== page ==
The River Greta, a tributary of the Tees which flows through the Stainmore Pass and rises to the west of the Rey Cross derives its name from the Viking word `Griota' meaning a stony stream. It is interesting to note that there is a River Griota in Iceland, a country where considerable Viking settlement took place.From Stainmore the Greta makes a fourteen mile journey east before joining the Tees at Rokeby near Barnard Castle. Rokeby was once the site of a village of Viking origin but was later deserted following Scottish attacks upon Teesdale.

Today Rokeby lives on only in the names of Rokeby Park and Rokeby Hall, the latter an 18th century building belonging to the Morritt family. The artists, J.M.W. Turner and J.S. Cotman had a particular affection for this part of Teesdale and Turner's famous picture `The Meeting of the Waters' depicts the confluence of the Tees and Greta at Rokeby. Another artist, Velazquez is also associated with this area, his famous painting the`Rokeby Venus' was housed at Rokeby Hall between 1805 and 1905. Today it can be seen at the National Gallery in London.Across the River Greta from Rokeby Park are the remains of a fourteenth century fortified Pele Tower (see Border families), a reminder that even Teesdale in the very south of Northumbria, was arguably a part of the Scottish Border Country.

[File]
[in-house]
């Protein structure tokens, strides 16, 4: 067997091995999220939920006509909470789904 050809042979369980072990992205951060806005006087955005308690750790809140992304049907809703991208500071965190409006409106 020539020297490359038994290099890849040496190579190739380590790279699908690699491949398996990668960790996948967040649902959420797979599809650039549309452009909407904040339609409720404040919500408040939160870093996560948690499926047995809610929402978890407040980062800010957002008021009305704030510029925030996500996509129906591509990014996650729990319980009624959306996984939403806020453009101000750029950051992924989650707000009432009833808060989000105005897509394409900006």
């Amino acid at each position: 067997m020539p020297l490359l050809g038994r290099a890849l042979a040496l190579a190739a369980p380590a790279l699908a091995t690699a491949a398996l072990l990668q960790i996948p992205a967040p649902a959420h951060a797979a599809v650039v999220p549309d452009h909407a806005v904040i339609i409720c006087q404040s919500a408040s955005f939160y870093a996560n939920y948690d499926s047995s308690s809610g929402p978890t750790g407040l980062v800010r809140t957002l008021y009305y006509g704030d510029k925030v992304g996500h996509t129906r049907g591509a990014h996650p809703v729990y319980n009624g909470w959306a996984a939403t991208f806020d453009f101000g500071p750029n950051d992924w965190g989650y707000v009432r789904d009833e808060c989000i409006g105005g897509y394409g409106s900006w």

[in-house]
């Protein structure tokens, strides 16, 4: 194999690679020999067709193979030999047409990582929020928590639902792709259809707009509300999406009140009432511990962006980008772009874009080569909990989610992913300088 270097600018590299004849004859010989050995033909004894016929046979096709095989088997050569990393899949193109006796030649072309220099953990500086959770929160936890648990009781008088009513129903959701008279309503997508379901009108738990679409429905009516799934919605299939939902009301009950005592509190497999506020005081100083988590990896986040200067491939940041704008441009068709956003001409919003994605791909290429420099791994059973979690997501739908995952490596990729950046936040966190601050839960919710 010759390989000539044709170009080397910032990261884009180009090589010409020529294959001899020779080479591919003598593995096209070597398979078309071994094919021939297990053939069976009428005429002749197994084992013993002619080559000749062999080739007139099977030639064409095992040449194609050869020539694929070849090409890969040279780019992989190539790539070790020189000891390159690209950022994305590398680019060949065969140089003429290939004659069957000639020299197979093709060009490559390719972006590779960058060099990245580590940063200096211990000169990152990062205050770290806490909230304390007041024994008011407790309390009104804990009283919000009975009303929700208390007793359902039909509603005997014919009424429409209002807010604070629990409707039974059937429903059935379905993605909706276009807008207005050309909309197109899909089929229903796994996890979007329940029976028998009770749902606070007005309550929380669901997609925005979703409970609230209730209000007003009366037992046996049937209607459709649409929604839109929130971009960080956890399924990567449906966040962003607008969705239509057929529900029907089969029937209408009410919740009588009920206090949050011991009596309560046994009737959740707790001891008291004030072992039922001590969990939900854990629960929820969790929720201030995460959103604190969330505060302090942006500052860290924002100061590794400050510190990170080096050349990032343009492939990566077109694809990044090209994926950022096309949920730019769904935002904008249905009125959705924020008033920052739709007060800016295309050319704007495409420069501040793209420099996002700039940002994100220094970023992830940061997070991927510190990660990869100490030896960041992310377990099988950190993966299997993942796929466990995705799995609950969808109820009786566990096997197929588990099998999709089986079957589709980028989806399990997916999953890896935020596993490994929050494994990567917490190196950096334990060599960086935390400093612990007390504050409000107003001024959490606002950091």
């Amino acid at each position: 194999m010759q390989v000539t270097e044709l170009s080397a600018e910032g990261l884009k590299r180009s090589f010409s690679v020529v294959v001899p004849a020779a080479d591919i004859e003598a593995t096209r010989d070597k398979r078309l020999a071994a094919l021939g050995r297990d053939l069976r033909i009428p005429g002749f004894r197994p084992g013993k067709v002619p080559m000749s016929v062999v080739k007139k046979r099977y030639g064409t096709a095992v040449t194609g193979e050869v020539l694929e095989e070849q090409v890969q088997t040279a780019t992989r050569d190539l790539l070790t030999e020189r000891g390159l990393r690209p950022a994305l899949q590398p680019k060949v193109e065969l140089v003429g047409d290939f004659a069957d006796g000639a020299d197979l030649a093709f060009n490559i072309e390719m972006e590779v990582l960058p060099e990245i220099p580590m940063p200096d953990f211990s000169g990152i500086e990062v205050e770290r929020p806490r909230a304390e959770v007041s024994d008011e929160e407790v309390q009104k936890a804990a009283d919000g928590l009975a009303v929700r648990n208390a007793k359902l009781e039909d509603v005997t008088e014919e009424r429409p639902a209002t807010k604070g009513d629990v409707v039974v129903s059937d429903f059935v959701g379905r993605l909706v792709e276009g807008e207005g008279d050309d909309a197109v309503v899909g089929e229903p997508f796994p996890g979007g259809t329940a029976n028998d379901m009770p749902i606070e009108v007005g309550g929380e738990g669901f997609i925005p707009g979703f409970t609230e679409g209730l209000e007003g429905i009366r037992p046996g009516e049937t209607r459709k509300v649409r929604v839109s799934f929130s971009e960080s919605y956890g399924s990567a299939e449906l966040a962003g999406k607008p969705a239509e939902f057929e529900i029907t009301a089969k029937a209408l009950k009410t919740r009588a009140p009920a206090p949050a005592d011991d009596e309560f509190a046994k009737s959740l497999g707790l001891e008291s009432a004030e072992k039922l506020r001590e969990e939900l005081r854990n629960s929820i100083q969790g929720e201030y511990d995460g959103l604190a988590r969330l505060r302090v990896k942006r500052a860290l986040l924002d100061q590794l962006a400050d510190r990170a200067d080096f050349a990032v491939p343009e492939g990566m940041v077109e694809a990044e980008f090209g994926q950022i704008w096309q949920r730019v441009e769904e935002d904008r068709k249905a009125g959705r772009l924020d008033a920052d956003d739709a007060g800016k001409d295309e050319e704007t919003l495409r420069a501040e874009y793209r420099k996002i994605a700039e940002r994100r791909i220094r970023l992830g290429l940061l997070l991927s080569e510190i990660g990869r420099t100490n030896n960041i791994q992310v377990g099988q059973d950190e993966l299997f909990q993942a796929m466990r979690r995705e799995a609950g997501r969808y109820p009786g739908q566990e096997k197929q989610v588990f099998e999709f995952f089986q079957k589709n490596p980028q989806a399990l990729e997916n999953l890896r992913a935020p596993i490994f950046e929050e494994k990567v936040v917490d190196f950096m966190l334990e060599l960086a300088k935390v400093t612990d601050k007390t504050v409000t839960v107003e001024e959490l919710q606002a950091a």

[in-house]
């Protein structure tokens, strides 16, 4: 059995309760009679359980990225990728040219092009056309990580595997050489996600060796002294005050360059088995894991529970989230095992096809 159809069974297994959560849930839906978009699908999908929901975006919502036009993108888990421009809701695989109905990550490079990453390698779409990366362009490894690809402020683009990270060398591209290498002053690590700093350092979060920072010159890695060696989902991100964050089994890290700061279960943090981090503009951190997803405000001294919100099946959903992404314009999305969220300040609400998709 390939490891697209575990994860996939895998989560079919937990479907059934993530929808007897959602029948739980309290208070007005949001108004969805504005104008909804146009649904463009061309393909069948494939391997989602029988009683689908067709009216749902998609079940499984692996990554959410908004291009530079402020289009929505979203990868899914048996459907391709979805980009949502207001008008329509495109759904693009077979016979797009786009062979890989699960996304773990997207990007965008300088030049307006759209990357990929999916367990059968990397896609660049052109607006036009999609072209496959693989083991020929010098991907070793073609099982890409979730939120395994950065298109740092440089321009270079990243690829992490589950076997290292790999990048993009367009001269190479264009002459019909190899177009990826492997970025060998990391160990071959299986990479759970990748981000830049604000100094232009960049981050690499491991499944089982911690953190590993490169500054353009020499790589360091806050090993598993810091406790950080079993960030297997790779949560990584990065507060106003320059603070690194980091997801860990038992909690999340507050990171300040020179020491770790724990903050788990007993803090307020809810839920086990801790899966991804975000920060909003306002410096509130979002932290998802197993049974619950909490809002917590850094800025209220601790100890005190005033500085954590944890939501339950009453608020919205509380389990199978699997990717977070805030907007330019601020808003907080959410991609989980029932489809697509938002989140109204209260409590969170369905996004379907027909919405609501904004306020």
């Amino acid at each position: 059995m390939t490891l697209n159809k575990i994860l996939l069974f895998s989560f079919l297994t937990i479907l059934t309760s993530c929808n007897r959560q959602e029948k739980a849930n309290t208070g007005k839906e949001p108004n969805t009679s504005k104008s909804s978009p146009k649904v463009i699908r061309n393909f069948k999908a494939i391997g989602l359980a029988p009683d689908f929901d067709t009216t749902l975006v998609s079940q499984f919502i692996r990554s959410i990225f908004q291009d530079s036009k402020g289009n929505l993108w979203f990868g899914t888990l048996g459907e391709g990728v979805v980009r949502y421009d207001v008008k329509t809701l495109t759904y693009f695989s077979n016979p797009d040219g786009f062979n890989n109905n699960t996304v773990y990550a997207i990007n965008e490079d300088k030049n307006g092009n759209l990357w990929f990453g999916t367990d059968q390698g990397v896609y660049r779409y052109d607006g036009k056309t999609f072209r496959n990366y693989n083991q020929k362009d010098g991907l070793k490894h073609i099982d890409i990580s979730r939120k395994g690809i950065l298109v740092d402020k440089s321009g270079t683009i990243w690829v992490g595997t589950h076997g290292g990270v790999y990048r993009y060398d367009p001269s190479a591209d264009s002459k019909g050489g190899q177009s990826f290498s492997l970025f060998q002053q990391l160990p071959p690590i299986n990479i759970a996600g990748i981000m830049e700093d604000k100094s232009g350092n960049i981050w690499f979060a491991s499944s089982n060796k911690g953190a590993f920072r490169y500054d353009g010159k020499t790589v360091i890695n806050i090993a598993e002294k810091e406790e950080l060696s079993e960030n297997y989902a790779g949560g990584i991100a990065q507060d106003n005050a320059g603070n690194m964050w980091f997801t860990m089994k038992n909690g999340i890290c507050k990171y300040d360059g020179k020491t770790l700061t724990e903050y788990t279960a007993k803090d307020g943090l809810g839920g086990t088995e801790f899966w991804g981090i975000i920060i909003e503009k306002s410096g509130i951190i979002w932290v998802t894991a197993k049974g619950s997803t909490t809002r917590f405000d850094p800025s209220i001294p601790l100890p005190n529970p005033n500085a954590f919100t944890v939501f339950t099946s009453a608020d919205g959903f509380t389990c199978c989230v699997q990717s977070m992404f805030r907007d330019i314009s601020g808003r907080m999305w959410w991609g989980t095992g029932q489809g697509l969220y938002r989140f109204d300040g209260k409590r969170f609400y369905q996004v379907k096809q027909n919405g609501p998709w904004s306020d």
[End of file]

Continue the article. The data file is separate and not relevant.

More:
In the early nineteenth century Sir Walter Scott was a frequent visitor to Rokeby Hall and named his lengthy poem, Rokeby after the area. The poem includes verses with strong references to Teesdale's Viking past,. Sir Walter was well aware of the Viking history of the Tees and in `Rokeby' he uses many an opportunity to remind us of the Nordic connection.

"When Denmark's raven soared on high,
Triumphant through Northumbrian sky,
Till, hovering near, her fatal croak
Bade Reged's Britons dread the yoke;
And the broad shadow of her wing
Blackened each cataract and spring,
Where Tees in tumult leaves his source,
Thundering o'er Caldron and High Force.
To Odin's son and Spifia's spouse,
Near Startforth high they paid their vows,
Remembered Thor's victorious fame,
And gave the dell the Thunderer's name."

This verse from `Rokeby' refers to the Viking sounding Thorsgill Beck, a stream which joins the River Tees to the west of Rokeby, close to Startforth near Barnard Castle.

Raby Castle

Raby Castle : David Simpson

Raby Castle and the Rising of the North

From Rokeby near Barnard Castle, the River Tees passes through Whorlton, Wycliffe and Ovington to Winston on Tees, where a road leads two miles north to Raby Castle and the adjacent village of Staindrop, both in County Durham. Cnut (or Canute) the Dane (c 994 - 1035), Viking King of England, Denmark and Norway, the self appointed `Emperor of the North' owned a mansion and estate in the vicinity of Staindrop in the tenth century.